Colorado State University
Collaborators: William Raymond, Colorado State University; Brian Munsky, Colorado State University; Timothy J. Stasevich, Colorado State University
Title: Phosphorylation of the carboxyl-terminal domain (CTD) of RNA polymerase II (RNAP2) occurs in a spatiotemporal organized manner at a single-copy gene in live-cells
Short Abstract: We visualized, quantified, and modeled the spatiotemporal organization of RNAP2 phosphorylation at a single-copy gene. Using three-color fluorescence microscopy with antibody-based probes that specifically bind to different phosphorylated forms of endogenous RNAP2 in living cells at single-gene resolution. Applying this methodology in combination with computational models, we found live-cell evidence that genes contain a heterogenous distribution of RNAP2 along their length, with 5-40 copies per transcription site (predominantly phosphorylated in Serine 5 clusters near the promoter). RNAP2 fluctuations are spatially and temporally resolved from those of the nascent mRNA, with most RNAP2 being phosphorylated within 6 seconds, escaping the promoter within ~1.5 minutes, and completing transcription in 5 minutes .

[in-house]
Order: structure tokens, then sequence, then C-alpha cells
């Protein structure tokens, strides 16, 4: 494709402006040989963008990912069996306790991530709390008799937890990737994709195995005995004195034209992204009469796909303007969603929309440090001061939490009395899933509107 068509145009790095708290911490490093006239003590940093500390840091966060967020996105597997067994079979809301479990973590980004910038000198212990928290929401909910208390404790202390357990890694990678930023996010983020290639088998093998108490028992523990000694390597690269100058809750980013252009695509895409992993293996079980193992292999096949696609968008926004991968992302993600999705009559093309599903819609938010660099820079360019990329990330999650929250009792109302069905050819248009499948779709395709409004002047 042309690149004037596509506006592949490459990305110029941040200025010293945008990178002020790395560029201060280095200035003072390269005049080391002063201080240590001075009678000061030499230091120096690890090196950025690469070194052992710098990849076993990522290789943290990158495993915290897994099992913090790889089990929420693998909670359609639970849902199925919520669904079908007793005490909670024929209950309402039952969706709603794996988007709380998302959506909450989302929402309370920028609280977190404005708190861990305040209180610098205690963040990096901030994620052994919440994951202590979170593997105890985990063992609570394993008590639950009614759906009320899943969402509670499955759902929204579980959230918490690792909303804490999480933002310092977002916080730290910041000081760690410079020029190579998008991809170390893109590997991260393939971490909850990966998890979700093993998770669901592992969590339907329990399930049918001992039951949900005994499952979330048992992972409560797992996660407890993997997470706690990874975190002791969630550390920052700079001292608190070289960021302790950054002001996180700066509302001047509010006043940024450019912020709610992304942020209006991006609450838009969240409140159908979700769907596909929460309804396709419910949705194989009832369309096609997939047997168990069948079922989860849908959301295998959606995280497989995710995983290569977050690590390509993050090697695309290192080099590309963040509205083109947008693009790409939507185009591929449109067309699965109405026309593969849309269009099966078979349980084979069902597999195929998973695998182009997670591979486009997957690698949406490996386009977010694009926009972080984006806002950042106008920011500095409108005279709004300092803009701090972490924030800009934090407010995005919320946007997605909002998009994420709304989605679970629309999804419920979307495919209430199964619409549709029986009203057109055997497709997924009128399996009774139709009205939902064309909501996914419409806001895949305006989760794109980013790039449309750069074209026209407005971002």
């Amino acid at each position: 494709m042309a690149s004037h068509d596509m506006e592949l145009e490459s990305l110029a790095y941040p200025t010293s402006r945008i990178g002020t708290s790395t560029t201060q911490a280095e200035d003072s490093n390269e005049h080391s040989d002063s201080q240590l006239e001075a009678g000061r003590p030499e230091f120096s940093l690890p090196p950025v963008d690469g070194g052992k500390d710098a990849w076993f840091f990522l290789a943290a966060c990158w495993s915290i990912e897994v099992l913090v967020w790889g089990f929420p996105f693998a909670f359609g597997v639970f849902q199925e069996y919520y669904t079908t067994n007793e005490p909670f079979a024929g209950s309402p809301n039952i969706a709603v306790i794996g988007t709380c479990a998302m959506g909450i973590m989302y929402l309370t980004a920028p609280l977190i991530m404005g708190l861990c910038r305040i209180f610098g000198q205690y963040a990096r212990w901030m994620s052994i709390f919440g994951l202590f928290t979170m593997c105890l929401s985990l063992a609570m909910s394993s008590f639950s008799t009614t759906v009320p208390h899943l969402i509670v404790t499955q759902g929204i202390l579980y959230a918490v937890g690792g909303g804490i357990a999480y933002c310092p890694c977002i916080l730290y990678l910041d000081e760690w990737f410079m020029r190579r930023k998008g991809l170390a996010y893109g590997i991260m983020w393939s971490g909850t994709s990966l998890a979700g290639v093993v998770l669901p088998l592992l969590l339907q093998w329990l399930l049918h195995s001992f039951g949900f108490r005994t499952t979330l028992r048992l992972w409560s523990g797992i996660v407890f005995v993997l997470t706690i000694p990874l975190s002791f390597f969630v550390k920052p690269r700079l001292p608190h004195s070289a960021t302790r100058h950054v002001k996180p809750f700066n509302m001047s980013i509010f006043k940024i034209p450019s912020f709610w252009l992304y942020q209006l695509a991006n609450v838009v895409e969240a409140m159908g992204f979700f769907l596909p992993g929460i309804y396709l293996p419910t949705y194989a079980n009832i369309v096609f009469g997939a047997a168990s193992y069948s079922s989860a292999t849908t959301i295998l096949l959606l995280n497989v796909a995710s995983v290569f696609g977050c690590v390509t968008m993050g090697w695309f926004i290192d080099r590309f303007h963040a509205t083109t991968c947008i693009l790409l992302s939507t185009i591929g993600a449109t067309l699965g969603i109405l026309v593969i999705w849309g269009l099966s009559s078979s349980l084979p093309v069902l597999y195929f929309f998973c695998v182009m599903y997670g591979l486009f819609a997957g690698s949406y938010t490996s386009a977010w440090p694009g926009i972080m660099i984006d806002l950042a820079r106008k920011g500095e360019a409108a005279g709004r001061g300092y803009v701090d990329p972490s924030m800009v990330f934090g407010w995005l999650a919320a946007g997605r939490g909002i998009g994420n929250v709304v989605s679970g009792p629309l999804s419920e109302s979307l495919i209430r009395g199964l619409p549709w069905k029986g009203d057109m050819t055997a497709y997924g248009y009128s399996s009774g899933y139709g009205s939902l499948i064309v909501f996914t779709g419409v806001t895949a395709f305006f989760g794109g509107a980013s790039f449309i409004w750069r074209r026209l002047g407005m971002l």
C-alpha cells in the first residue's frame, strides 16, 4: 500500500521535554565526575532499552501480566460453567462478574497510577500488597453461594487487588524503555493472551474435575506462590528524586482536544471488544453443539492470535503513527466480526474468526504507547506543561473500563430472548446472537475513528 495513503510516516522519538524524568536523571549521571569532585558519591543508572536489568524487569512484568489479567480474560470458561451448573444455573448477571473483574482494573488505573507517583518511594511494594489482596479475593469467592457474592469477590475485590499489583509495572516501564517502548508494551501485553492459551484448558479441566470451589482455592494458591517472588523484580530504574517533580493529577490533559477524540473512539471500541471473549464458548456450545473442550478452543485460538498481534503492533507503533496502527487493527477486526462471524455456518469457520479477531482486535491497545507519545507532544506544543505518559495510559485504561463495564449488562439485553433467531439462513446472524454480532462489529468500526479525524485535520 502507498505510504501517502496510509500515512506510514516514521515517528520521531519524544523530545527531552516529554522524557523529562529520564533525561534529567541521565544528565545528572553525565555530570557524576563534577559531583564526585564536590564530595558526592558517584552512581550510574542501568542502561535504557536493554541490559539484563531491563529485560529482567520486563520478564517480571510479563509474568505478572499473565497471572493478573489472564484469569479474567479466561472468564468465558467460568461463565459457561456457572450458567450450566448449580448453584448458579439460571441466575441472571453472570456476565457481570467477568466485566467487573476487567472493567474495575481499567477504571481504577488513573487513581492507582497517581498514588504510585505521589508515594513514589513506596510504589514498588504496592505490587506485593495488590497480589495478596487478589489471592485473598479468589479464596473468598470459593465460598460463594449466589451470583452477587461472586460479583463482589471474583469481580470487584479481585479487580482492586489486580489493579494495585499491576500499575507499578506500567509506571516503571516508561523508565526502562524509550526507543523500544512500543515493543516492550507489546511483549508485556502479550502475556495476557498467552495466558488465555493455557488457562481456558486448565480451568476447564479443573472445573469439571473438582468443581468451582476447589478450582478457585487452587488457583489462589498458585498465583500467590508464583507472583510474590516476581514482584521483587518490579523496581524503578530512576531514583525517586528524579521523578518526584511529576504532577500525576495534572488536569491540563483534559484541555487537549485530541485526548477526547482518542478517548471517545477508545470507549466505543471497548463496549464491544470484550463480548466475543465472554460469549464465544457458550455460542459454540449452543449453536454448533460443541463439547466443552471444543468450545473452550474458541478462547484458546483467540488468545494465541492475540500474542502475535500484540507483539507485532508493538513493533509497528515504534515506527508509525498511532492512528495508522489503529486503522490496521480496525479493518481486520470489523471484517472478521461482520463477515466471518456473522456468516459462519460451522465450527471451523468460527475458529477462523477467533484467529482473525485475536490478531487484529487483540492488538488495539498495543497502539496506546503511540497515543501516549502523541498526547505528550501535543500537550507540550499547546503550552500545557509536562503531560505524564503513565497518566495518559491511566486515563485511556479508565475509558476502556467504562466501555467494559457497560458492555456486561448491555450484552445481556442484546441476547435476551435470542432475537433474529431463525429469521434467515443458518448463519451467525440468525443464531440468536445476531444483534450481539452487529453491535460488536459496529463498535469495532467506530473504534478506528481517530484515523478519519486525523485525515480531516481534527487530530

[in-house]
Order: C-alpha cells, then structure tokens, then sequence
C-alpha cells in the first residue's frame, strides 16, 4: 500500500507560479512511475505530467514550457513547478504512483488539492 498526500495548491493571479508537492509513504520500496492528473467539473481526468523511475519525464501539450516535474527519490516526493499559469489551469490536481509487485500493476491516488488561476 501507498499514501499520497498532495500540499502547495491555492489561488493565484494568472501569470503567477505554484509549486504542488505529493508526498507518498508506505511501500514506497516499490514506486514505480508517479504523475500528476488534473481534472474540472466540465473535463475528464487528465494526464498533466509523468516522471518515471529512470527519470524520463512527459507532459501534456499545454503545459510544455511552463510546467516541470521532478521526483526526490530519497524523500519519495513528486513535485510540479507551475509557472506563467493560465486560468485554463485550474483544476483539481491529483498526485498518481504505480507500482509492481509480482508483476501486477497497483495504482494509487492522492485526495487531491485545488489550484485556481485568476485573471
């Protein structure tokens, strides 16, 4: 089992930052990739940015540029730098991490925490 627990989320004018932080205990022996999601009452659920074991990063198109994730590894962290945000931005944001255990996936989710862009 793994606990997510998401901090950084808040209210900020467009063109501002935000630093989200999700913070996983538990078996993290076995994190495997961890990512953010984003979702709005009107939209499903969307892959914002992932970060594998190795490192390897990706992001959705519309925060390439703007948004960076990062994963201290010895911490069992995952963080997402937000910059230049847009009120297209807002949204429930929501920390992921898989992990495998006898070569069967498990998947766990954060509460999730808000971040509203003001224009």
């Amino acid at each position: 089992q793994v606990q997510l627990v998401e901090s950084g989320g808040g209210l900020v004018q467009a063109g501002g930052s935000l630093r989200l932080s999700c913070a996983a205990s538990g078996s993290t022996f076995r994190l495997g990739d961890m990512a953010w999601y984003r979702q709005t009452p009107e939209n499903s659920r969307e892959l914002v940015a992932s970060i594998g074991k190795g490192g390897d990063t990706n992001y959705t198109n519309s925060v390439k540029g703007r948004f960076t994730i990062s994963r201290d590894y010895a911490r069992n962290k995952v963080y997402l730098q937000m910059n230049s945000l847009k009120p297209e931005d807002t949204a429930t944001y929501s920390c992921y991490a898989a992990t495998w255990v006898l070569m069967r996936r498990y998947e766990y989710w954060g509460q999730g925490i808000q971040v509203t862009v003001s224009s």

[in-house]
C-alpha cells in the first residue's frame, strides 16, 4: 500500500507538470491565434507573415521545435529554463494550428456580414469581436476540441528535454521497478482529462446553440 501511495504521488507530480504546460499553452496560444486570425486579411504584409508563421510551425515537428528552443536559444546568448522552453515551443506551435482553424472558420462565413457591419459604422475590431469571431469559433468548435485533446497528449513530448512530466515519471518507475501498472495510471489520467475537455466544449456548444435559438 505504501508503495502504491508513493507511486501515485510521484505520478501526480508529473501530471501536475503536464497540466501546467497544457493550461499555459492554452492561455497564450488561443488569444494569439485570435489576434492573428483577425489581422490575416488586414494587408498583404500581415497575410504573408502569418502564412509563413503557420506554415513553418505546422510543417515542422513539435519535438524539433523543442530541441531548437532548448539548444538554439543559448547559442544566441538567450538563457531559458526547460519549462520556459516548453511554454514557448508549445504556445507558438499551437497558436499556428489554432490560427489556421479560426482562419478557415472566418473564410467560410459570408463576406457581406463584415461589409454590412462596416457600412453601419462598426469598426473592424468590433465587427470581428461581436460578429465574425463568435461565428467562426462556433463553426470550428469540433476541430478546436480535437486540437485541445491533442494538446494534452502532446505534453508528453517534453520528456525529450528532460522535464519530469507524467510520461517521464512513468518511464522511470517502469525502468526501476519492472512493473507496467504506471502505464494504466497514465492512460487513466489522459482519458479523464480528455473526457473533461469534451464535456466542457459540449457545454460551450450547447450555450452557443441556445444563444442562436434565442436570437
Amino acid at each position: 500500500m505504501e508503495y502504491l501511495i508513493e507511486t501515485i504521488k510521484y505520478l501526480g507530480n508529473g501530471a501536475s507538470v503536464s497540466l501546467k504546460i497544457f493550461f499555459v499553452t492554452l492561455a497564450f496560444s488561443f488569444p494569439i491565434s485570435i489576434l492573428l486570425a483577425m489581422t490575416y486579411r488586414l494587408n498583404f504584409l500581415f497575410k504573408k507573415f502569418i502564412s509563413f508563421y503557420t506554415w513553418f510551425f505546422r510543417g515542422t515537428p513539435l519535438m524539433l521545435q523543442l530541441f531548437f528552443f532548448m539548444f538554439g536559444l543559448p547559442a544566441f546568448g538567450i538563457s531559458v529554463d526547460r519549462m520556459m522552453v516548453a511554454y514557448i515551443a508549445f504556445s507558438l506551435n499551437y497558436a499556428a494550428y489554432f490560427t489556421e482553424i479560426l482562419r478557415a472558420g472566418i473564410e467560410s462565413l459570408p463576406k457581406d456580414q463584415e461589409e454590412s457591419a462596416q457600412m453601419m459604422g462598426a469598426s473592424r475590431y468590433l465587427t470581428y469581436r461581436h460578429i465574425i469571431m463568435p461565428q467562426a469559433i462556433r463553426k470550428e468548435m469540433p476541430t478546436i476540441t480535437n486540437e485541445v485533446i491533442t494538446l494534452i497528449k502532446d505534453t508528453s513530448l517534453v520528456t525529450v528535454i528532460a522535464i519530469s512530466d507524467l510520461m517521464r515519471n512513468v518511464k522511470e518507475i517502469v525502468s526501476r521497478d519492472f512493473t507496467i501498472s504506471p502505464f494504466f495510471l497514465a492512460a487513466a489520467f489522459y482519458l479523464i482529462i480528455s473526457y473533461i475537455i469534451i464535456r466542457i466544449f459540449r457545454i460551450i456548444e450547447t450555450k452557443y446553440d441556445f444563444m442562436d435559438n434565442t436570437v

Presenter Biosketch: I am a postdoc in the group of Brian Munsky at CSU. I study transcriptional dynamics in single-copy genes. In the first part of my postdoc, I combined multi-color, single-molecule microscopy with fluorescent antibody-based probes that bind to unphosphorylated and phosphorylated forms of the CTD tail of RNAP2 in living cells. In my present research, I am investigating the gene expression of endogenous pro- and counter-inflammatory genes upon stimulation with Dexamethasone and IL-1B by employing smiFISH and automated image processing. During my Ph.D. research at the University of Kaiserslautern-Germany, I worked on Neurosciences and Brain Energy Metabolism. I characterized the role of monocarboxylate transporters (MCTs) during epileptiform activity using pH and Ca2+ imaging.
Link to Full Abstract: Forero_Linda